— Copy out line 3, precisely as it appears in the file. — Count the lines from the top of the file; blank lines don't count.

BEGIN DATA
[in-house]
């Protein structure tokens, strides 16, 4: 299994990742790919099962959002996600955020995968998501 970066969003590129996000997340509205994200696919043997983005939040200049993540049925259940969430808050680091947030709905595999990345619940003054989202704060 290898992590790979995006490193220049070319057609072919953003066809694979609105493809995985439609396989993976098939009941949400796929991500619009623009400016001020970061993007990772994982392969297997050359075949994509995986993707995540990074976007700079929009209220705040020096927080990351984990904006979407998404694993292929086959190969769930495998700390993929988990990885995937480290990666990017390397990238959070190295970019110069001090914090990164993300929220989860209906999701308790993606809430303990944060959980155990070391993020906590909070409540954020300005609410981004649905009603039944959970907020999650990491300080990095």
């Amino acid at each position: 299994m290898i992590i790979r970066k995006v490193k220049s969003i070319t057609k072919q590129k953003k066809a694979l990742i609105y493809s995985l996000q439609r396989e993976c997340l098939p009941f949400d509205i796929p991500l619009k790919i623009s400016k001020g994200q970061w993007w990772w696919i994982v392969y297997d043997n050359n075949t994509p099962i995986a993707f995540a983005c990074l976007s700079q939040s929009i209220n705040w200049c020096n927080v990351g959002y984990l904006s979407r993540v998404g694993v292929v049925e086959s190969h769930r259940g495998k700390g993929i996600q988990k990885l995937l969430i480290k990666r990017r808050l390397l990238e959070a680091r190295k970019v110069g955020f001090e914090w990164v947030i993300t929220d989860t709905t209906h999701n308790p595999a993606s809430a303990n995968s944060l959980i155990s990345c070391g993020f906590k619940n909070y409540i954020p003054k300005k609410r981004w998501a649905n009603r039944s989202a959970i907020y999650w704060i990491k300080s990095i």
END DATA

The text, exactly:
């Amino acid at each position: 299994m290898i992590i790979r970066k995006v490193k220049s969003i070319t057609k072919q590129k953003k066809a694979l990742i609105y493809s995985l996000q439609r396989e993976c997340l098939p009941f949400d509205i796929p991500l619009k790919i623009s400016k001020g994200q970061w993007w990772w696919i994982v392969y297997d043997n050359n075949t994509p099962i995986a993707f995540a983005c990074l976007s700079q939040s929009i209220n705040w200049c020096n927080v990351g959002y984990l904006s979407r993540v998404g694993v292929v049925e086959s190969h769930r259940g495998k700390g993929i996600q988990k990885l995937l969430i480290k990666r990017r808050l390397l990238e959070a680091r190295k970019v110069g955020f001090e914090w990164v947030i993300t929220d989860t709905t209906h999701n308790p595999a993606s809430a303990n995968s944060l959980i155990s990345c070391g993020f906590k619940n909070y409540i954020p003054k300005k609410r981004w998501a649905n009603r039944s989202a959970i907020y999650w704060i990491k300080s990095i």